• Ok thanks for your advice. I probably won't be able to take everything apart until this weekend but in the meantime I am running a full 6 hour diagnostic in Hot CPU Tester Pro and then let it idle for a few hours. Then I want to run a 24 hour burn-in on the CPU. If it can handle that much with no BSOD's or just completely shutting down, the CPU should be fine then. I will post more sometime this weekend when I check all of my standoffs.
  • What graphics card(s)?

    Any other hard drives?  optical Drives?

     

    Your power supply has 4x 18 amp rails.  It would be pretty easy to overpower the rating of a single rail, which can cause a variety of malfunctions.  I doubt that's what is causing your problem.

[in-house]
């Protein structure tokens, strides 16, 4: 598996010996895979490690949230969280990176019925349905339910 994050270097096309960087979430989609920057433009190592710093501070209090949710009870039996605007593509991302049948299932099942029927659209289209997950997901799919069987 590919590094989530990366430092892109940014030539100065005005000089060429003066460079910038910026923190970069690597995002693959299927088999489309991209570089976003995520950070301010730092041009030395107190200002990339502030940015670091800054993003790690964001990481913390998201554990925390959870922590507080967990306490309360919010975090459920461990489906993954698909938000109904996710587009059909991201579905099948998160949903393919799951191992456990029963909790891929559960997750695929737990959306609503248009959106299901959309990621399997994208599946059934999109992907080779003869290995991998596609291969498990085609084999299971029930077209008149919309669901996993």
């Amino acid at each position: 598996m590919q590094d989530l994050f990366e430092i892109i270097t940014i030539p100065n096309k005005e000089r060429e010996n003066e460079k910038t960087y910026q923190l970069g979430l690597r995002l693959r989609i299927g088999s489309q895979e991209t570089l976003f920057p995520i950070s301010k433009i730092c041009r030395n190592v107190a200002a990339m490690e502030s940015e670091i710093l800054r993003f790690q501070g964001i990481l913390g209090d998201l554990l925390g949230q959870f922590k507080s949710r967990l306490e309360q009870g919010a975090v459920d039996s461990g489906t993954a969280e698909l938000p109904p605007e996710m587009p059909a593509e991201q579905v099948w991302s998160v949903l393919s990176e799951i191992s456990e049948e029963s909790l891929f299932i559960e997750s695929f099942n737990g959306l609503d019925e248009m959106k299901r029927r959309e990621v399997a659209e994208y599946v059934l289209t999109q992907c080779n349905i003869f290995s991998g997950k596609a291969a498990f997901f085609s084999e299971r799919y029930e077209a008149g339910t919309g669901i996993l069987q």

Take your CPU out of the case and run it on top of a piece of clean cardboard or other non-conductive surface.  If it runs fine, then you know you have a shorting problem, which is a much more likely cause of your problem.  When you have the mobo out, look at the bottom to see if there are any abnormally long pins or solder blobs that could be touching below the standoffs.

    I put two layers of electrical tape over the standoffs (doesn't have to be pretty, just stretch a strip over and let it stick to the back plate) and use a fiber wafer above the board.  I drive the mounting screws through the electrical tape.  Do that just to remove one source of problem from the equation.

    Inspect the wires on all your fans, particularly any that are connected to the mobo for power (like the CPU fan) and be sure that none of them are damaged.